Stopping a Smart TV From Eavesdropping On You Could Be a Felony

Photo by Volt Collection/Shutterstoc

Photo by Volt Collection/Shutterstoc


Samsung’s SmartTV recently came under fire when an item in its privacy policy—in place since at least October 2014—bubbled up in media reports. In the policy, Samsung warns users to “please be aware that if your spoken words include personal or other sensitive information, that information will be among the data captured and transmitted to a third party through your use of Voice Recognition.” The type of conversation your television could pick up, of course, includes all sorts of sensitive topics—though the possibility of audio footage of consenting adults with a SmartTV in their bedroom is perhaps the most disconcerting.

Samsung has tried to allay fears by pointing out that users can deactivate voice recognition on their SmartTVs, or even disconnect the television from the Wi-Fi network. Furthermore, it said in a statement that consumers’ personal information is protected using data encryption and other security safeguards. However, smart TVs—Samsung’s and others’—don’t exactly have a good security track record. As we’ve previously reported, hackers have found ways to access built-in mics and cameras, and even stolen account credentials. Even children have found flaws and bugs in smart TVs. (Samsung styles its television’s name “SmartTV’; here, I’m referring to all televisions that are connected to the Internet as “smart TVs.”)

Most smart TVs’ core operating systems are based on the open-source software Linux. According to Linux’s license, companies are supposed to provide customers with a copy of the source code and the ability to install a modified version. But many smart TVs have violated that license.

To make matters worse, high-level users who want to take their smart TVs apart to see how they work or to attempt to disable or modify the underlying software—for example, to disable the eavesdropping software, or make modifications to make captions easier to read for the visually impaired—could face felony charges under the Digital Millennium Copyright Act. That’s because most smart TVs on the market have taken technological measures to prevent users from accessing or modifying firmware in order to prevent illegal copying and distribution of copyrighted material. But users could technically face felony charges for circumventing lockdown restrictions—even if the modifications they’re trying to make are legal under copyright law.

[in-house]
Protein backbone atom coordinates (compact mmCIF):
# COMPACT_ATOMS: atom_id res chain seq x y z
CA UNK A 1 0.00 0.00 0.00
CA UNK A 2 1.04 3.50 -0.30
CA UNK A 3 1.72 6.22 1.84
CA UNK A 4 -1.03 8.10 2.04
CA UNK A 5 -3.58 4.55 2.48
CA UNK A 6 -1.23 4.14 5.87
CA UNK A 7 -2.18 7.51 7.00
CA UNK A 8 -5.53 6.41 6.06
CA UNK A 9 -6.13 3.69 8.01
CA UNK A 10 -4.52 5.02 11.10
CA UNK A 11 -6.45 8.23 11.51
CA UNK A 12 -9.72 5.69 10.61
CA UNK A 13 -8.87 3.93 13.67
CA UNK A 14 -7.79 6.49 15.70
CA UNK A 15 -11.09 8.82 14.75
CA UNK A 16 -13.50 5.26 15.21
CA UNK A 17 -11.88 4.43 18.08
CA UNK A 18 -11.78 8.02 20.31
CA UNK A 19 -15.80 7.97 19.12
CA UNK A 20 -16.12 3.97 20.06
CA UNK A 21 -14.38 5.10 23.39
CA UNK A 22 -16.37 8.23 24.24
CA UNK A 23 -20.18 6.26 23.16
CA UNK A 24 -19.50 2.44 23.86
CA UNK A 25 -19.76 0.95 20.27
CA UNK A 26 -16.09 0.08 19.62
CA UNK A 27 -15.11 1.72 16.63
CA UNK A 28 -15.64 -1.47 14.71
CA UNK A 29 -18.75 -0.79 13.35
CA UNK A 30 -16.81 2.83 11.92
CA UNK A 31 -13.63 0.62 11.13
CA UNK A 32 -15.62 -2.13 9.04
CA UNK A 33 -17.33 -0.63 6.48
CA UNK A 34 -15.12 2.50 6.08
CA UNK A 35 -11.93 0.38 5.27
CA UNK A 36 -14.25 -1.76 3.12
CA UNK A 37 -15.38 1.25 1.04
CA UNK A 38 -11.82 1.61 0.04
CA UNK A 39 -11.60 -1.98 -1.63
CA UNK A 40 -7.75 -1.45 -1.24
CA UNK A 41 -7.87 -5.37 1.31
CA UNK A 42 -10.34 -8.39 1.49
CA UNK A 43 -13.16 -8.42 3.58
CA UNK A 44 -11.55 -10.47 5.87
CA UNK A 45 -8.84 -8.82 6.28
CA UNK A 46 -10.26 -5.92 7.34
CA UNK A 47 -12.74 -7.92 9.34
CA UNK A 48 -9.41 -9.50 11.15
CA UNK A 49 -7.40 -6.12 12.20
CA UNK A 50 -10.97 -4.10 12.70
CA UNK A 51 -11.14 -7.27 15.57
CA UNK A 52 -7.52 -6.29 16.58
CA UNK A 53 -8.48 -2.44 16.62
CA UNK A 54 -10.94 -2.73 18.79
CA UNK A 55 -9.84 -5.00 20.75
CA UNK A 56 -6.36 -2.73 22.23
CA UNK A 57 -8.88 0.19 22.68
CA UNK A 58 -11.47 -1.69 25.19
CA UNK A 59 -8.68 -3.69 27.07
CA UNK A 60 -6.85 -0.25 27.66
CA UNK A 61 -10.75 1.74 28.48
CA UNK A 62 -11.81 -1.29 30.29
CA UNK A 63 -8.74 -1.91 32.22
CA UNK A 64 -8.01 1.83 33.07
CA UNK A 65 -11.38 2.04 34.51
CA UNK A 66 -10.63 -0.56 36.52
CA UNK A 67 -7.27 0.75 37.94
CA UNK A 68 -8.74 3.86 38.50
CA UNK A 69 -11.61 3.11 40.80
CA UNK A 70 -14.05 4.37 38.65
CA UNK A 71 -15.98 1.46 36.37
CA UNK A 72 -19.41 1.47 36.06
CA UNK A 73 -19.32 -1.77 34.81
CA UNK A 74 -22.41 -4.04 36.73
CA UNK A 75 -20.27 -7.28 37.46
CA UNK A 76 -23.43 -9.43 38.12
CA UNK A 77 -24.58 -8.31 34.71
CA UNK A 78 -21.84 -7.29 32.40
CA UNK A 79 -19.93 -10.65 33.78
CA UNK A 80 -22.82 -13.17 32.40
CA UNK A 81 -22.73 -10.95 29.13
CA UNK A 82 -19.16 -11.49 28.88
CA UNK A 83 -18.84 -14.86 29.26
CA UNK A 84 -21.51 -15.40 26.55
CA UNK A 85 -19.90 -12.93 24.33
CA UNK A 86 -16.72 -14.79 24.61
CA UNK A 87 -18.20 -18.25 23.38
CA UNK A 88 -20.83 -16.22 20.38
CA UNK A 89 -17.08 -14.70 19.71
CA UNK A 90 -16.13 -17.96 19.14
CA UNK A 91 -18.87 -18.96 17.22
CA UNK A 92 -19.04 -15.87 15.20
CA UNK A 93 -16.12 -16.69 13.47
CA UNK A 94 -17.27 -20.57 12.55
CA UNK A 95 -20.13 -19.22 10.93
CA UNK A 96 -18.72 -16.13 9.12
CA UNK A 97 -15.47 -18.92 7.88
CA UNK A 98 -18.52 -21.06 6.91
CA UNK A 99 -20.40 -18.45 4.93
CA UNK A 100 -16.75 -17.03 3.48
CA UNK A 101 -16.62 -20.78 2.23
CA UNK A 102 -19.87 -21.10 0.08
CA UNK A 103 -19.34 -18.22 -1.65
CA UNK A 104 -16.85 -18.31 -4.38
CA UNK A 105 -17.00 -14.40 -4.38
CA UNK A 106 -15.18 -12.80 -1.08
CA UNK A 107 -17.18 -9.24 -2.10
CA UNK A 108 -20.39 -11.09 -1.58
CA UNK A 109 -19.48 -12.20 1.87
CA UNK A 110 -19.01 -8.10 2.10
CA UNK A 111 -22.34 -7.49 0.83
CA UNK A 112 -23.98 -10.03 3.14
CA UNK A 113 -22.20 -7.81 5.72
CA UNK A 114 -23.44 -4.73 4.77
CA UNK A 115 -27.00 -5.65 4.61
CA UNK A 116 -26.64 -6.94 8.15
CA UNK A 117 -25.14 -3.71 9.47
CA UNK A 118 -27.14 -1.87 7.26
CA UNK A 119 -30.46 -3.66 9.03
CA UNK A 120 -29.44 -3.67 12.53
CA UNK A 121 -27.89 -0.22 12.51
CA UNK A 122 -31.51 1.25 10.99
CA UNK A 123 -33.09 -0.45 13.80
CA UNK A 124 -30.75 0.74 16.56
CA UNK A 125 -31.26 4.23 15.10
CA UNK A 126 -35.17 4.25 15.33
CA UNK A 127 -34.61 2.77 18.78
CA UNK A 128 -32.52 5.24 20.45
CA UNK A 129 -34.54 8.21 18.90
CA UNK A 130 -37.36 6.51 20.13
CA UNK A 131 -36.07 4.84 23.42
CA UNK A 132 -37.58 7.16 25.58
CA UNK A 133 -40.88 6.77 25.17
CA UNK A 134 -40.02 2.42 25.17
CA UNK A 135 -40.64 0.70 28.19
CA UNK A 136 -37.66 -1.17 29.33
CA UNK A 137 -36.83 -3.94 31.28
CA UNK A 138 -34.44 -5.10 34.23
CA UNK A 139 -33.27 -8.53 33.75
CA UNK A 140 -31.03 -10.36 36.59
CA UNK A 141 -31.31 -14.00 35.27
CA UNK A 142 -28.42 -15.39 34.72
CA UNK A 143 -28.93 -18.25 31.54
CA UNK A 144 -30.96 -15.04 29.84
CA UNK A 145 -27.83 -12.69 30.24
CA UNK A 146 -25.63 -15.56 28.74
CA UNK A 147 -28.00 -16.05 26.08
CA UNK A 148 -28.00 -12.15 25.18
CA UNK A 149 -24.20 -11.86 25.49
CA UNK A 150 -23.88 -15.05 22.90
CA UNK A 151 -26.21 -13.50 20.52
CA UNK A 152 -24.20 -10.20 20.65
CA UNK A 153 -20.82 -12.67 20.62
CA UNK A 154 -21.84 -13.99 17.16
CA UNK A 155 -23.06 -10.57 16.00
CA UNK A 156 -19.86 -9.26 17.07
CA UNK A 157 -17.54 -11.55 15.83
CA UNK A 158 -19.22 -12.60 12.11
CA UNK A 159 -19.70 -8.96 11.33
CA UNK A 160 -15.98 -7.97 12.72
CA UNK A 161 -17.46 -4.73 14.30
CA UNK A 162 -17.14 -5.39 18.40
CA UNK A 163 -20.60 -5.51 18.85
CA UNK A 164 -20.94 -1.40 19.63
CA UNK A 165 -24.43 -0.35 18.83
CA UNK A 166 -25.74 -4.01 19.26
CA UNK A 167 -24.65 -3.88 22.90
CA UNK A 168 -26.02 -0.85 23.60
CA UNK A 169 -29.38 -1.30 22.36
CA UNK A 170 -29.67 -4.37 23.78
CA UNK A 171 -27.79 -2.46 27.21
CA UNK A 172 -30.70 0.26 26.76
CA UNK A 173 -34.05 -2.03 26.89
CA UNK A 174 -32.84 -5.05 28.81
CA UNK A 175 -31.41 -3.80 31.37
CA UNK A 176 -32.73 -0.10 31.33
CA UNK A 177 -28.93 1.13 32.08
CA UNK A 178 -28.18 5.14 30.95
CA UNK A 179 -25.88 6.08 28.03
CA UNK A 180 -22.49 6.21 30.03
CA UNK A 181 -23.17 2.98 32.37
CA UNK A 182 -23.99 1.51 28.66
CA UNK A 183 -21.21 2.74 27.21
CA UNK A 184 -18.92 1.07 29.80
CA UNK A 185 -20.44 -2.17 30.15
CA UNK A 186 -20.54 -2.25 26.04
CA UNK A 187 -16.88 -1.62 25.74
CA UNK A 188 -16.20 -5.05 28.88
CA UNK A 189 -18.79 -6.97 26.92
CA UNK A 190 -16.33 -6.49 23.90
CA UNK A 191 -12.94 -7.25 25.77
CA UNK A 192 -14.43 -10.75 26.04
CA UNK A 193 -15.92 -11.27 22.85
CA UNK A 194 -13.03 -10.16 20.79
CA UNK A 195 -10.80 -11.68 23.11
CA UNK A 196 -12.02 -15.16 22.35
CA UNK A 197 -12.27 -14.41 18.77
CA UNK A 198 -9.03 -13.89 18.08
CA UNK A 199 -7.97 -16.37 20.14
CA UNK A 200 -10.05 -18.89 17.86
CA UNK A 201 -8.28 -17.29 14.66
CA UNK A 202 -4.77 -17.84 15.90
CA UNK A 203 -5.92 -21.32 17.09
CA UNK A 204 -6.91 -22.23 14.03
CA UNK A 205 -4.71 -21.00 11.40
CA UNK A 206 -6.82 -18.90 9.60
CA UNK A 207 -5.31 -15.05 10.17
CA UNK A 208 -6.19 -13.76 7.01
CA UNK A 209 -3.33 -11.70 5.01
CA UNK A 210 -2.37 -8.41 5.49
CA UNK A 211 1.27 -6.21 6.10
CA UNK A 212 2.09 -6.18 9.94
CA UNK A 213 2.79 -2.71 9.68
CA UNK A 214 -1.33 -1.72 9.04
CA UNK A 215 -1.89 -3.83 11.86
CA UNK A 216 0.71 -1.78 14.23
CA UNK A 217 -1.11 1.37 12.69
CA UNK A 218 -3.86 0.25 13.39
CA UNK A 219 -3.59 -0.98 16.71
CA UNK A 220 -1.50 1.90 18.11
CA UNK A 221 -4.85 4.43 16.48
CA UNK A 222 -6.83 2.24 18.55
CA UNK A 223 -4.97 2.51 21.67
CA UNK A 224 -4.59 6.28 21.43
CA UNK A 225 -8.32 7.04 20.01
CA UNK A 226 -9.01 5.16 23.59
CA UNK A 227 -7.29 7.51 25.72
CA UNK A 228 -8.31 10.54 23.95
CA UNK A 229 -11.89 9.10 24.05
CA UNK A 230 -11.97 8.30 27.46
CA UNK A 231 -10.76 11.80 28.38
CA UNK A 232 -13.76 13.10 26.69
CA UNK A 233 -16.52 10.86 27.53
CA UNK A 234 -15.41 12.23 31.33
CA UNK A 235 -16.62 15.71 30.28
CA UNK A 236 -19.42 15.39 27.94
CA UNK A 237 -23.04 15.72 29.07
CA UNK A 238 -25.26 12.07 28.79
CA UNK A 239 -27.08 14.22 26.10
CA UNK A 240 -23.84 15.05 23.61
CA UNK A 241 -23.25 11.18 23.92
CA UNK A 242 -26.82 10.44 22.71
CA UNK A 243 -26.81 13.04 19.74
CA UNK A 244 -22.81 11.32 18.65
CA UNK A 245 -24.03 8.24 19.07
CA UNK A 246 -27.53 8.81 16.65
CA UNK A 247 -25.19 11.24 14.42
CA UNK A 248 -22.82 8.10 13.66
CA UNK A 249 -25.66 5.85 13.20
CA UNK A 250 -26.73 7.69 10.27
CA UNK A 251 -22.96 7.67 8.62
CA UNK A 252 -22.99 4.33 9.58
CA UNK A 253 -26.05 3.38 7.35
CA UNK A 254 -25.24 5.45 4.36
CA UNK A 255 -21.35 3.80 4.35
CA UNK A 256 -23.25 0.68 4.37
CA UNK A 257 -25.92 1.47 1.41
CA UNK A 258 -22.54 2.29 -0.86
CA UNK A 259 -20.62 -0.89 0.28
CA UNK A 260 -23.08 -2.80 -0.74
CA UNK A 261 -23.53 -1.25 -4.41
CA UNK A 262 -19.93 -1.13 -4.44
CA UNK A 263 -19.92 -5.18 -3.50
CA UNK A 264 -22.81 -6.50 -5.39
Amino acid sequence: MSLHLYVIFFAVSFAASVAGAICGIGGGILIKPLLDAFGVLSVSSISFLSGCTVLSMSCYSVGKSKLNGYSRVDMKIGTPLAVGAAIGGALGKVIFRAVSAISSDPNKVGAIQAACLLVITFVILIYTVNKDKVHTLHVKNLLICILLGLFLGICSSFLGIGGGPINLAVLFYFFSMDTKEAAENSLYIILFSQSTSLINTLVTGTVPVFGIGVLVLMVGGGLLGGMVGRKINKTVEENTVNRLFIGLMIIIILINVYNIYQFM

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After years of research and a series of unpleasant experiences concerning the current child protection services system, Alec Cope decided to combat the cancerous corruption through information. Freelance writing articles as a form of protest and distributing them throughout his former high-school and local area, Alec struck special chords with whomever he was in contact with.

Alec has been involved in activism such as sit down protests as well as Idle No More gatherings. Being independent for the majority of his time, Alec became a member of the WeAreChange family to assist one of the organizations that inspired him to become active in the first place. With a larger platform and positive support Alec has committed the majority of his time to research, writing, and maintaining social media with the goal to continue expanding the awakening sweeping throughout all levels of society.

Growing up within a rural area in Northern Michigan as well as being a native American descendant, Alec is seeking to expose environmental abuse in his state as well as globally. A high-school dropout, Alec chases his passion for writing and empowering individuals while showing any isolated person that they too can overcome the odds with a community that will support them. Alec lives in the lower peninsula of Michigan near Kalamazoo.

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